Griffon Bruxellois are a little breed with a lot of personality. Staring into their bearded, weirdly human, faces you get the sense that this is a dog that really backs themselves. That confidence–some would day cockiness–means they can hang with bigger pets and love people. And while they clearly think they’ve got it going on, they still always have time for the people they love.
We joke about their inflated sense of self, but honestly looking at this breed’s history, it kind of makes sense. With roots stretching back to the Middle Ages, Griffon Bruxellois were originally bred to be rodent catchers in Brussels’ stables. But their natural affinity with people ment they weren’t exiled to that job for long. As horse drawn cabs became a common sight across Europe they could often be spotted riding up front as a driver’s companion. But their social aspirations didn’t stop there.
Over the centuries they became a favourite of the Belgian aristocracy, eventually being recognised as a breed by the mid to late 19th century. Their status was no doubt helped by the fact the Queen of the Belgians herself bred them. Eventually their popularity left the continent, with the English upper classes importing Griffon Bruxellois as fashionable pets at the turn of the century.
That UK support ultimately saved the breed, who despite their highly placed fans almost disappeared in Belgium following the Second World War. English breeders kept them going though, and their continuation as a breed is largely credited to them. While they’re not quite as popular as they once were, they still have an impact. George Lucas is a life-long fan, and his own dogs were apparently one of the inspirations behind Star Wars’ Ewoks.
Griffon Bruxellois are perhaps most famous for their distinct faces that often look like little grumpy old men. They’re usually red, black, tan, or a mix, and they can have one of two coat types: rough and smooth. While they’re small, usually weighing in at three to five kilos, they’re hardly delicate. Their thickset and sturdy bodies give them a certain (pocket-sized) gravitas.
Up to 16 years.
What You’ll Love about Griffon Bruxellois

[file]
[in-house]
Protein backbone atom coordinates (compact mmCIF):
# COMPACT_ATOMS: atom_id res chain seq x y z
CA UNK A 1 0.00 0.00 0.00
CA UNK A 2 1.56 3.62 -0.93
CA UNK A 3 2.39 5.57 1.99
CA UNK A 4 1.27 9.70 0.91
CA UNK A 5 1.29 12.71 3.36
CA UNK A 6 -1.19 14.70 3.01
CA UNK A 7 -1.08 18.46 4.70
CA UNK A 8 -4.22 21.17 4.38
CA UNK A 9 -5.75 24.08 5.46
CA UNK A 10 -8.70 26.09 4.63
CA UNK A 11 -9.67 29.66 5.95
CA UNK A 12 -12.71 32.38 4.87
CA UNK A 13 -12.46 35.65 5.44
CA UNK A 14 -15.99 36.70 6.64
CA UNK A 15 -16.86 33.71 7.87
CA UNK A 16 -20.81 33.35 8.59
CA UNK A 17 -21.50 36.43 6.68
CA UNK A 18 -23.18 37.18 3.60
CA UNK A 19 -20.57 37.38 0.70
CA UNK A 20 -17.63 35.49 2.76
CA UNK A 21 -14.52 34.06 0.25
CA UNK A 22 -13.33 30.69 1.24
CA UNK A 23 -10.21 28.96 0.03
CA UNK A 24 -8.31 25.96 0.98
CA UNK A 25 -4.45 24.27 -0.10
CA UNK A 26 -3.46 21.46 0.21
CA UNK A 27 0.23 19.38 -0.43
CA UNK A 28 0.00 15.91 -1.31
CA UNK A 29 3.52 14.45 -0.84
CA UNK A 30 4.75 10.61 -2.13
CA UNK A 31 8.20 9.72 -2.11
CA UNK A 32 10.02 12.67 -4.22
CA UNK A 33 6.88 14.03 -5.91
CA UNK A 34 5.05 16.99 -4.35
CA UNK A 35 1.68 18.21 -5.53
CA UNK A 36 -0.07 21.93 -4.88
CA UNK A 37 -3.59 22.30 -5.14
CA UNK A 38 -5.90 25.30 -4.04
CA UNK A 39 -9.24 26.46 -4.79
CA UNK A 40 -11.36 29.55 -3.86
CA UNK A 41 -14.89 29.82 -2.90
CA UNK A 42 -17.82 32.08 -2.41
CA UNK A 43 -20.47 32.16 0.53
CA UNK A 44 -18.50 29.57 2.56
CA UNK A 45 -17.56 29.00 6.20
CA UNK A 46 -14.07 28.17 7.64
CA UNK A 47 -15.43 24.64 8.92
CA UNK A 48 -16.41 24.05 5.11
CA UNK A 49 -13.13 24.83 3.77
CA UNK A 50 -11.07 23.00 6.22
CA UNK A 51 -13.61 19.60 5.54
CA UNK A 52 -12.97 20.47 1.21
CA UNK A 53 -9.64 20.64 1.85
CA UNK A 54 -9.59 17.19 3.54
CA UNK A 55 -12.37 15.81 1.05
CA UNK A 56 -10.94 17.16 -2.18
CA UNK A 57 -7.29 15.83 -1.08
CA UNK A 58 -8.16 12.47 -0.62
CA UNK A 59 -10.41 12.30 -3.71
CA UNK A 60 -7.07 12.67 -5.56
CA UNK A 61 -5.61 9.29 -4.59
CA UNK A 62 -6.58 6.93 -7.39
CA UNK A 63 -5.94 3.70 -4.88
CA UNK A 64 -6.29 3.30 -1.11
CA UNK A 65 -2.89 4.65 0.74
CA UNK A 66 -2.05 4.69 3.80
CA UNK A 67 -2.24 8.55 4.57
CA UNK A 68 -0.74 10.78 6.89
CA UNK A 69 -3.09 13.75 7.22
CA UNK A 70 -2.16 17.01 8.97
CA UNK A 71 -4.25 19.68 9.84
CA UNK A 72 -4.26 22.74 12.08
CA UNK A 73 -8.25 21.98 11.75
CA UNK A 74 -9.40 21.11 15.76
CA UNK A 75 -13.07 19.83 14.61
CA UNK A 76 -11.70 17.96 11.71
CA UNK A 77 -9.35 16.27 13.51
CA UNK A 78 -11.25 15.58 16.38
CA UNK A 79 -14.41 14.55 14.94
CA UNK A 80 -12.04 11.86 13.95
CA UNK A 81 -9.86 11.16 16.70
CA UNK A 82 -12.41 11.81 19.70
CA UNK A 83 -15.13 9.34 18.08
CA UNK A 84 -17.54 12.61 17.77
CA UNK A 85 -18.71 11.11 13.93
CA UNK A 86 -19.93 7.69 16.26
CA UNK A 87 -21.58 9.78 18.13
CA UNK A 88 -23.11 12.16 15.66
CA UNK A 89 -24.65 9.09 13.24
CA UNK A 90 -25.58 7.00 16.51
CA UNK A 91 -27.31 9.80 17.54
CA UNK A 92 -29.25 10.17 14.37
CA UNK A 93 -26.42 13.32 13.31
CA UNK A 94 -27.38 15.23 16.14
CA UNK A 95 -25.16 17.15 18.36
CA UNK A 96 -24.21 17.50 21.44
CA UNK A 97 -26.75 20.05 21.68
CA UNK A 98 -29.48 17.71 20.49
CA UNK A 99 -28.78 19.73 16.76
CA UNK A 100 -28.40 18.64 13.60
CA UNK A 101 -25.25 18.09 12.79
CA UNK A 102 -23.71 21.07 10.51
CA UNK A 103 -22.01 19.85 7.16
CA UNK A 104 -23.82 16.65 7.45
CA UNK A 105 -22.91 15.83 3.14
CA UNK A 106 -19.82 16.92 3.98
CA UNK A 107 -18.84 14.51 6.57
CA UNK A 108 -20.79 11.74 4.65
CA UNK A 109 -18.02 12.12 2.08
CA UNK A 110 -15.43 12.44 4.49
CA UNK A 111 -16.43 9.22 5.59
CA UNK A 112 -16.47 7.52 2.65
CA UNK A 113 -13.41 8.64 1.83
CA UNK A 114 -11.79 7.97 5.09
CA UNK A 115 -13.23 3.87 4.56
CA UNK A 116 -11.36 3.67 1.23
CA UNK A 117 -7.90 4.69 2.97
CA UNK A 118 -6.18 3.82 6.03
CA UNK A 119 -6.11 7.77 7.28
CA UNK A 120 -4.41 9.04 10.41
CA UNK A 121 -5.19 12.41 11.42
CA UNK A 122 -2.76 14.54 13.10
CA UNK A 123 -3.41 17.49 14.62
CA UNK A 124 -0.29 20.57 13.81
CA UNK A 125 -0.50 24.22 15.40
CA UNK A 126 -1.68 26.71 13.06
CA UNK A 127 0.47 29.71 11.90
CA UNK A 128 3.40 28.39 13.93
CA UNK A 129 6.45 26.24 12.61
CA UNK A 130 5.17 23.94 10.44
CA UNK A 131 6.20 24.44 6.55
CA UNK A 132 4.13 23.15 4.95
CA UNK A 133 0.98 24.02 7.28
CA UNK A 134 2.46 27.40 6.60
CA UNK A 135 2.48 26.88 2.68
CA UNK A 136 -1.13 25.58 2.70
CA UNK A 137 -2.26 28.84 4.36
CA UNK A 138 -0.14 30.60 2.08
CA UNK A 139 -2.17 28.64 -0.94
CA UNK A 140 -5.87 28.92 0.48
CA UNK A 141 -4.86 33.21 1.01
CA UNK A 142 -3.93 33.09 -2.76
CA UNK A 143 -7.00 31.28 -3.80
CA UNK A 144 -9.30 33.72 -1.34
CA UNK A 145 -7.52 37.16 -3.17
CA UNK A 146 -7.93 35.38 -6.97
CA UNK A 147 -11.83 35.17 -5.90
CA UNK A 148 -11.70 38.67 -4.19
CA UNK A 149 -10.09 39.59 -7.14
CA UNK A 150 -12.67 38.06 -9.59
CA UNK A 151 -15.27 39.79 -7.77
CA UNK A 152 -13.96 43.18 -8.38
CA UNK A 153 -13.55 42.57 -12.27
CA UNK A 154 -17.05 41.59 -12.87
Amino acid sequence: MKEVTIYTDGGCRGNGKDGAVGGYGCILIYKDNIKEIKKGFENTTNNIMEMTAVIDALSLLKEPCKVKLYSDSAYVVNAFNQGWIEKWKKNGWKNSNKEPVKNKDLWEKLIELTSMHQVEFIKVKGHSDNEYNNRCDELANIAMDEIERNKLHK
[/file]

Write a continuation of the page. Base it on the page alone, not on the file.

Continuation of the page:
Trainable: Griffon Bruxellois are smart and love to be trained. Although this also means they’re quick to get bored (and a bit yappy) if they feel understimulated.
Family friendly: While Griffon Bruxellois are high energy and need a decent daily walk, they’re usually happiest at home with you. They get on well with other dogs and kids (as long as they’re conscious of their small size), and are a good option if you have limited space.
Charming: We’ve mentioned it a few times but we really can’t stress how fun they are. There is just something about how they carry themselves, it’s impossible not to laugh and smile when they’re around.
What You Might Find “Challenging”
Noisy: If they’re not properly trained and exercised their excess energy can cause them to act out by barking or acting aggressively around visitors or strange dogs.
Not very independent: They really love their families, and can become stressed if they feel left out. If you’re not home much, or tend to leave pets outside, they’re not for you.
Common Health Issues for Griffons Bruxellois
Luxating patella: Some dogs have issues with their knees, so keep an eye on them when they’re playing and running around.
Heat Sensitive: Like pugs and Frenchies their snub noses mean they can become overheated if they run around when it’s very warm. Keep them inside on hot days, but in general this doesn’t stop them enjoying exercise.
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